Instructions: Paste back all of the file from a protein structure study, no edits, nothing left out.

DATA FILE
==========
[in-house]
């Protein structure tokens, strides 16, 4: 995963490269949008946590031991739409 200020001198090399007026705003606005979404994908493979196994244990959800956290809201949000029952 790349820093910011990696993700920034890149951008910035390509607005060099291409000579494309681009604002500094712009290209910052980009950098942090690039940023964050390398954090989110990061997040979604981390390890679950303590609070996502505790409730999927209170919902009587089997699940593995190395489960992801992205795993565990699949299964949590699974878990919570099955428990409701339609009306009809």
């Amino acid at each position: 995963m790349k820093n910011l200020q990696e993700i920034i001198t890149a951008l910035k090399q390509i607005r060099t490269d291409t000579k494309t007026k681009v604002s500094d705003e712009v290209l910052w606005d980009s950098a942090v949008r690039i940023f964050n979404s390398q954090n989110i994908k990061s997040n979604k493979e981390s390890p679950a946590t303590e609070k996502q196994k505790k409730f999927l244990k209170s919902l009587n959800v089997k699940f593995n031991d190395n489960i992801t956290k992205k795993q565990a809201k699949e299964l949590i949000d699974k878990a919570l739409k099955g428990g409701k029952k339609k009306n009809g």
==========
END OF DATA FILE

[in-house]
């Protein structure tokens, strides 16, 4: 995963490269949008946590031991739409 200020001198090399007026705003606005979404994908493979196994244990959800956290809201949000029952 790349820093910011990696993700920034890149951008910035390509607005060099291409000579494309681009604002500094712009290209910052980009950098942090690039940023964050390398954090989110990061997040979604981390390890679950303590609070996502505790409730999927209170919902009587089997699940593995190395489960992801992205795993565990699949299964949590699974878990919570099955428990409701339609009306009809």
């Amino acid at each position: 995963m790349k820093n910011l200020q990696e993700i920034i001198t890149a951008l910035k090399q390509i607005r060099t490269d291409t000579k494309t007026k681009v604002s500094d705003e712009v290209l910052w606005d980009s950098a942090v949008r690039i940023f964050n979404s390398q954090n989110i994908k990061s997040n979604k493979e981390s390890p679950a946590t303590e609070k996502q196994k505790k409730f999927l244990k209170s919902l009587n959800v089997k699940f593995n031991d190395n489960i992801t956290k992205k795993q565990a809201k699949e299964l949590i949000d699974k878990a919570l739409k099955g428990g409701k029952k339609k009306n009809g």